On Learning to Trust at 38

I remember the first time I understood trusting people was my job. The knowledge came late. I was thirty eight years old. That’s how it is when you’re disabled. Songs come when they come. As a kid I played folk guitar and sang “It takes a worried man to sing a worried song…” Even at 11 I knew it was my tune. G and C chords and my squeaky voice. The blind kid bullied on the playground, was singing alone in his room…No, trust wasn’t high on my list. In high school I’d read Flannery O’Connor’s story “Good Country People” where a traveling salesman seduces a crippled girl and steals her wooden leg. I thought the whole world worked that way. And that was not a form of naivety—disability puts you in the way of lots of crappy people. The graduate school professor who said you shouldn’t be in his class because you couldn’t see; the HR director who said they don’t need to help you with an accommodation in the work place. “It takes a worried man…” And then suddenly, trusting people was a new assignment, like planting, let’s see if we can grow asparagus on a mountain top. Let’s see if we can be somebody different.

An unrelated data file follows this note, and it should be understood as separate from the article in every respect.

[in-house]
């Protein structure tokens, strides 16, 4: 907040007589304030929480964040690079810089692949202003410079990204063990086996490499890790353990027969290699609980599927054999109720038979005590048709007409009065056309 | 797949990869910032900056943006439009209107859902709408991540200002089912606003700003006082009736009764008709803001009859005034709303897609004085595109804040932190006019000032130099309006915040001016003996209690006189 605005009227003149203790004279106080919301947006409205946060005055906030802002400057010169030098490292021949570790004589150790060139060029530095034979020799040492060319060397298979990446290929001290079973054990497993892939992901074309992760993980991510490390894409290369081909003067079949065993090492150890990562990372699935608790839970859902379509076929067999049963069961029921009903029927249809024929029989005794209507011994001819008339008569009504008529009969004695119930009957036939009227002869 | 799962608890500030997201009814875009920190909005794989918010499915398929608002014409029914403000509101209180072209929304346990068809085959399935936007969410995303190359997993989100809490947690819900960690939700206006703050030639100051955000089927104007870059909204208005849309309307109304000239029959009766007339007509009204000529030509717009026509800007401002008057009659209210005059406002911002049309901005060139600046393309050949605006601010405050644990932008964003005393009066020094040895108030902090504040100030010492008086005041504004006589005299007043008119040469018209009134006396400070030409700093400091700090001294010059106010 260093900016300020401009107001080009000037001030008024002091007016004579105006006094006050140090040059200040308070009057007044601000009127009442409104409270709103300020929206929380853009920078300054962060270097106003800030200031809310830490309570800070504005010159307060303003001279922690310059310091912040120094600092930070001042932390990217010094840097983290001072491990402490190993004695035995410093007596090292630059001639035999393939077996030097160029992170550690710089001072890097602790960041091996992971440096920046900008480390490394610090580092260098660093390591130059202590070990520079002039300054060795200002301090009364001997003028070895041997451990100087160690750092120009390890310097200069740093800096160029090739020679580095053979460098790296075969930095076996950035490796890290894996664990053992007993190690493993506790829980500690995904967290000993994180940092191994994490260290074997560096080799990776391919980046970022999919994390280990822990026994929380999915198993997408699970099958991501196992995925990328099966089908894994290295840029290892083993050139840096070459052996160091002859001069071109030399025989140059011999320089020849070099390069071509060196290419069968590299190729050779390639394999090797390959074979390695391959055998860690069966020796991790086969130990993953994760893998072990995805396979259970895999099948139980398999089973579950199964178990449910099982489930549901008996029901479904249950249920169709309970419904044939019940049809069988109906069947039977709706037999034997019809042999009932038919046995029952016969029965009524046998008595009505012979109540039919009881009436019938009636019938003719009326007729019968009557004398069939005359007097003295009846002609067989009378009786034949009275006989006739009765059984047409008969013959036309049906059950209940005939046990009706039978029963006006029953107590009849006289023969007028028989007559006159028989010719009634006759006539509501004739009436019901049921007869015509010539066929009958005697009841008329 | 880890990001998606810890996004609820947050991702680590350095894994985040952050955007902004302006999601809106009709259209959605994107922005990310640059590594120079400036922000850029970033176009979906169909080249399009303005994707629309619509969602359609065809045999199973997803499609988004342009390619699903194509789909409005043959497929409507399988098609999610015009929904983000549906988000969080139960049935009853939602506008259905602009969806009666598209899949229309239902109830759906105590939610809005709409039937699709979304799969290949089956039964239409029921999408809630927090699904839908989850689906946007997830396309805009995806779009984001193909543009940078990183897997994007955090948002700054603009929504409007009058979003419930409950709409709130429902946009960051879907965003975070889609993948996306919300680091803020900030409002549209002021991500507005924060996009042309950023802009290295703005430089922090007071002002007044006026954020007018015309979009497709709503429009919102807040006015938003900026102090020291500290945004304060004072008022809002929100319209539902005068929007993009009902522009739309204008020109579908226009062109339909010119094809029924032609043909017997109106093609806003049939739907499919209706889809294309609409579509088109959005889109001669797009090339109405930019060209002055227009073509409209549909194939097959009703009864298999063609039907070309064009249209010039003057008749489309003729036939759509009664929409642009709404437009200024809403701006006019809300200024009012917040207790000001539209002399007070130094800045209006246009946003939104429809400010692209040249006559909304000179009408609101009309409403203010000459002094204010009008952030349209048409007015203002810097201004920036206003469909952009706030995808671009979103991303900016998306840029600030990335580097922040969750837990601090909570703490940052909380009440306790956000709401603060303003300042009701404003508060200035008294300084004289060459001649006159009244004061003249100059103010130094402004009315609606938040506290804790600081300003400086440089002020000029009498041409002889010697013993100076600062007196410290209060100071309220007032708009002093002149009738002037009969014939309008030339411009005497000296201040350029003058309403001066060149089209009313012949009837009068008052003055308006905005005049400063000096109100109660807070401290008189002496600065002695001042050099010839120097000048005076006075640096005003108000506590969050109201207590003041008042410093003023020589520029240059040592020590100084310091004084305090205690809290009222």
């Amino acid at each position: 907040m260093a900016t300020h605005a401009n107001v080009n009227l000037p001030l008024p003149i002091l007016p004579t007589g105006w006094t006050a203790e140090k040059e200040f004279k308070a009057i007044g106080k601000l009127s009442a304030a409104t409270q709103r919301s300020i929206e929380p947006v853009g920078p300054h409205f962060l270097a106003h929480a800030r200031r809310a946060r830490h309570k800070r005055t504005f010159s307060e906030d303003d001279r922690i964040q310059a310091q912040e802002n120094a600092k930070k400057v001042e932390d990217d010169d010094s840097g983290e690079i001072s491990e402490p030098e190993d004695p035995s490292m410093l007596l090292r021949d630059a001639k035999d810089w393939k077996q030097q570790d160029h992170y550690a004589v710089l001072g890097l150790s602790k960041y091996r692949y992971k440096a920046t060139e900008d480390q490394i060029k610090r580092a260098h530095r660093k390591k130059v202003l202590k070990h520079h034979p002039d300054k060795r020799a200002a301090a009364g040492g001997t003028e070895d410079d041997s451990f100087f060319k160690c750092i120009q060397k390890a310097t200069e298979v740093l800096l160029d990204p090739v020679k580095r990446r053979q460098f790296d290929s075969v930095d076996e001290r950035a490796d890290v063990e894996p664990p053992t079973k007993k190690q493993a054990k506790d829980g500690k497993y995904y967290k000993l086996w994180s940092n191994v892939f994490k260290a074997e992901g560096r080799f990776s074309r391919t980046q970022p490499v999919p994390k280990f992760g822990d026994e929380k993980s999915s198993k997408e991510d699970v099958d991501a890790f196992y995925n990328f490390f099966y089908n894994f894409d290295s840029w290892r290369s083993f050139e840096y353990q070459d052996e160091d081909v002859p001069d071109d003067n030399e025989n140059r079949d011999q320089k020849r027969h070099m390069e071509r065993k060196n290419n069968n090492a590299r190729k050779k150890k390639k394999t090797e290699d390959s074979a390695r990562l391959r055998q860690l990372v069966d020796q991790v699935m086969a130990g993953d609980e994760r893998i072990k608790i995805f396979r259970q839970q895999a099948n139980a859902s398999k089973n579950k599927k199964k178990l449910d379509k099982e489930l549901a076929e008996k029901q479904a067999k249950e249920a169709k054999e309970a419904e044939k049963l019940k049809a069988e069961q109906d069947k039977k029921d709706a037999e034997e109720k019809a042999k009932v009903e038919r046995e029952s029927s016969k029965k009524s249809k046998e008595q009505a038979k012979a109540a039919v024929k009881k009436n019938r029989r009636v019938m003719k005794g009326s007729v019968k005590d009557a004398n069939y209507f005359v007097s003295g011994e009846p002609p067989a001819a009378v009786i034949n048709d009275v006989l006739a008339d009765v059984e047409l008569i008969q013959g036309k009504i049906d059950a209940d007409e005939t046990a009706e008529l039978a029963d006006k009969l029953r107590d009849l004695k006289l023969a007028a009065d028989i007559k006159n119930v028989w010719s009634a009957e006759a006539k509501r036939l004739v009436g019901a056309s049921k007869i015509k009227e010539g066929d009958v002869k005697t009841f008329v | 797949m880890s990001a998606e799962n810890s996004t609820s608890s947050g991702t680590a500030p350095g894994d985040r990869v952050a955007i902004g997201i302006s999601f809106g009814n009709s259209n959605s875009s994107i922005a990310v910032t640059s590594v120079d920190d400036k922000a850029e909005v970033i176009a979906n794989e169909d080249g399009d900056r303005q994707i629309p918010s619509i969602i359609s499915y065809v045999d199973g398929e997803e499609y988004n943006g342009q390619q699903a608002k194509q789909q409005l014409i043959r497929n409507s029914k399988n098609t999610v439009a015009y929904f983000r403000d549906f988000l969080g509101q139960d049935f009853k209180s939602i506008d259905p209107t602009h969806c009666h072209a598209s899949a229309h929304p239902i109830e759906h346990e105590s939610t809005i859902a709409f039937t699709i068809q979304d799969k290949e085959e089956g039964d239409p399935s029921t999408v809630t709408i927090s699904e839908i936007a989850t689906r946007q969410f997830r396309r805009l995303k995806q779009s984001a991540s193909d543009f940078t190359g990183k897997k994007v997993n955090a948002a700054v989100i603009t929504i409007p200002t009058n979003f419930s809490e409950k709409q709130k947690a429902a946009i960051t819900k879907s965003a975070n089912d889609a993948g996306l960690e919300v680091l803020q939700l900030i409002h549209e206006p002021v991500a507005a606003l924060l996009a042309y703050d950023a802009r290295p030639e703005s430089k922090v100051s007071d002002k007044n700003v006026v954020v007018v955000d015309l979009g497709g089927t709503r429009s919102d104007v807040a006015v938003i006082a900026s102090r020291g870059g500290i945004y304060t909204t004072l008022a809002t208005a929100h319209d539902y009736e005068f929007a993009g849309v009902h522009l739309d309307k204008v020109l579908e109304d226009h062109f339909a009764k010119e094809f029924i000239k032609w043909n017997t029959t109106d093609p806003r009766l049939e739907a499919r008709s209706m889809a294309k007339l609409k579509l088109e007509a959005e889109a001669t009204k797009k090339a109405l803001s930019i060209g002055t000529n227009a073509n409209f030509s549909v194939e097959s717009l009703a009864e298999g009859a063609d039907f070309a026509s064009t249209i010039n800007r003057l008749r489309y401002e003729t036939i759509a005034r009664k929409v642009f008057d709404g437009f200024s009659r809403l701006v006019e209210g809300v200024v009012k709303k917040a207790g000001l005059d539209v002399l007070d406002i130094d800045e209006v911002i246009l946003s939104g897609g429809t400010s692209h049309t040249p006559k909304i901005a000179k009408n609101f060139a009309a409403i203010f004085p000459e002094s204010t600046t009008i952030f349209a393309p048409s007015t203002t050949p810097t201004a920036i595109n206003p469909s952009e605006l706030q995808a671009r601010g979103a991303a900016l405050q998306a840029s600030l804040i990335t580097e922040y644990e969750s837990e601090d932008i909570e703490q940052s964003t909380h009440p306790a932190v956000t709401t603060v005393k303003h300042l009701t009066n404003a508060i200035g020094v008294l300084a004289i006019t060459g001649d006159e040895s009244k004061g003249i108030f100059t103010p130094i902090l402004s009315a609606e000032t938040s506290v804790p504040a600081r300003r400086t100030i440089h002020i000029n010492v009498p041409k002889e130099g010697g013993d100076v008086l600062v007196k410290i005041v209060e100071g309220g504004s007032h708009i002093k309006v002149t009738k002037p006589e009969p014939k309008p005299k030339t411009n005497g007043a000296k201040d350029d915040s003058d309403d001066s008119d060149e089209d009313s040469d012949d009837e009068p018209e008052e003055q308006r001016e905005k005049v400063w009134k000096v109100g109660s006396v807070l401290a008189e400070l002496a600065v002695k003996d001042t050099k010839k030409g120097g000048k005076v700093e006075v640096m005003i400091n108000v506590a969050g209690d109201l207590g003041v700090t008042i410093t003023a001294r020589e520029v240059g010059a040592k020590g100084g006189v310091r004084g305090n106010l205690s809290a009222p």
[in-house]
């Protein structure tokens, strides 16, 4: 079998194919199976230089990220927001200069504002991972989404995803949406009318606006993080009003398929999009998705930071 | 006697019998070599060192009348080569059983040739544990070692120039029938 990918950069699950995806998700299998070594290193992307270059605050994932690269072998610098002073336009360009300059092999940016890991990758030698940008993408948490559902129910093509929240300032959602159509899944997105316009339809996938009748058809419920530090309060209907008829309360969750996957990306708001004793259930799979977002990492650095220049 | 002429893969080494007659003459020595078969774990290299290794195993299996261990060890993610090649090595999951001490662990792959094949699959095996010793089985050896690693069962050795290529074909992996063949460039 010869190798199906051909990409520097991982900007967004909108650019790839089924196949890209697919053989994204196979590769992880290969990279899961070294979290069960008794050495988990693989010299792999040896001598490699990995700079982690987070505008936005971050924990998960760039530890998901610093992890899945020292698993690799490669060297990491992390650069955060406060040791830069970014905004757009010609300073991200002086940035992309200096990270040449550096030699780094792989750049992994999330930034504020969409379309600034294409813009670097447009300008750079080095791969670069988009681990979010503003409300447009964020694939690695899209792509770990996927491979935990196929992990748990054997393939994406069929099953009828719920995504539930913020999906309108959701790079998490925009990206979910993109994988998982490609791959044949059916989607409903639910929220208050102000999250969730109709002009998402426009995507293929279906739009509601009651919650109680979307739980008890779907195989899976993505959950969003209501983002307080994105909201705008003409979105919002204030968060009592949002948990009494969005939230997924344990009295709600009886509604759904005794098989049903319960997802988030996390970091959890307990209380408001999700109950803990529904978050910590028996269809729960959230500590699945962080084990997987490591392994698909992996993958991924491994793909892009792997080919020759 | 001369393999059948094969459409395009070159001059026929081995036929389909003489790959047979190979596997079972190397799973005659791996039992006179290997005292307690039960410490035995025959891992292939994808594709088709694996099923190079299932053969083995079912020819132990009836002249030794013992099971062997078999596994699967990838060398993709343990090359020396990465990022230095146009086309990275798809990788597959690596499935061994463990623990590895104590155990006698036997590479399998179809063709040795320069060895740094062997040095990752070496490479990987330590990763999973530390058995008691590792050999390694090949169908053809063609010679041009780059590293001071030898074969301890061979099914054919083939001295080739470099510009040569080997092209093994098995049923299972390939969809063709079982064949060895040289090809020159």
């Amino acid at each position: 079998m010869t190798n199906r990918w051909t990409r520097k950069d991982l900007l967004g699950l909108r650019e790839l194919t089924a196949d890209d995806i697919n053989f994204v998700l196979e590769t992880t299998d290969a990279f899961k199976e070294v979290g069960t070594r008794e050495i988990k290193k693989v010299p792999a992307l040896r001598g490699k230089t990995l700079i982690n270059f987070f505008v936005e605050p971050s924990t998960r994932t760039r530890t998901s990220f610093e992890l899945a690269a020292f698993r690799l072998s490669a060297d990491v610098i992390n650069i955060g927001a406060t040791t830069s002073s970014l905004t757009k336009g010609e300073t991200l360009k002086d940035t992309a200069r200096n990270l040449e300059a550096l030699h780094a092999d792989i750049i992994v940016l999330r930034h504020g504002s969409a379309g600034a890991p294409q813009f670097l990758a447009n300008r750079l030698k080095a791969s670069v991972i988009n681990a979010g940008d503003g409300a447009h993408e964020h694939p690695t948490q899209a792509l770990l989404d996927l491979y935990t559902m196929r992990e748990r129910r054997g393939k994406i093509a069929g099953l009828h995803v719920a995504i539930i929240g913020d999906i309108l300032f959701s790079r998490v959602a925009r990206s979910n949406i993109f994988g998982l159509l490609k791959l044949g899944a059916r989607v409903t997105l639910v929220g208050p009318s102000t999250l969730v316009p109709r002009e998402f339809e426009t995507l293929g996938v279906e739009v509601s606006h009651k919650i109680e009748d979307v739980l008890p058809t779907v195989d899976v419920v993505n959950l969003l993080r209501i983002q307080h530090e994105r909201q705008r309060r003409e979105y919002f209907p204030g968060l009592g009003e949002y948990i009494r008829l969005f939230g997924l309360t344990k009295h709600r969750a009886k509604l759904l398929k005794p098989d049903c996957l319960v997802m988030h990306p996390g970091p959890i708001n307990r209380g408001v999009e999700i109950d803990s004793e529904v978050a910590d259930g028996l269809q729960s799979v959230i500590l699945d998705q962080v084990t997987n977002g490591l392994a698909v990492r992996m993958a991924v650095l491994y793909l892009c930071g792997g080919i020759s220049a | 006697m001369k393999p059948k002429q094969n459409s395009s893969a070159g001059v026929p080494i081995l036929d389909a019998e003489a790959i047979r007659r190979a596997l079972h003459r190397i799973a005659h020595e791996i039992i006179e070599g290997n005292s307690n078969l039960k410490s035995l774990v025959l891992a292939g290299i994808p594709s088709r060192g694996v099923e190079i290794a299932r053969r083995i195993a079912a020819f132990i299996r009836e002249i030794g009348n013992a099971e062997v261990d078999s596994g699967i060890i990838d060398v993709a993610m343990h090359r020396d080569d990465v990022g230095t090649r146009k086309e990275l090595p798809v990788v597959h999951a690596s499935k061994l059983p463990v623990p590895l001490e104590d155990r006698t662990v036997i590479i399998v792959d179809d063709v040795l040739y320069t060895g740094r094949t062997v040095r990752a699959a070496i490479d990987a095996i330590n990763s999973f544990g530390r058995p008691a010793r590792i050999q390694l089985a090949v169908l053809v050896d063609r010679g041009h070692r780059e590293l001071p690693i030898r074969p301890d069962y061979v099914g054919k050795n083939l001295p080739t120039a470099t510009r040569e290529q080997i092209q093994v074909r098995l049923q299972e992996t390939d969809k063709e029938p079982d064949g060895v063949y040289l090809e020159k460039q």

That was what my decision to get a guide dog was about. I was at a school where dogs and people were working in the trust garden. “So this is the trust place,” I said half aloud. “I’ve never seen anything like it.”

The best way to find out if you can trust somebody is to trust them. I think the premise was Hemingway’s. I got to laughing. My “Death in the Afternoon” heroic manly man moment was upon me and it didn’t involve bull fighting. It was just a matter of belief. Grow some fucking asparagus. Decide to be different. “People can do that,” I thought. Just decide.

Tomorrow I would get a guide dog. I was about to learn its name.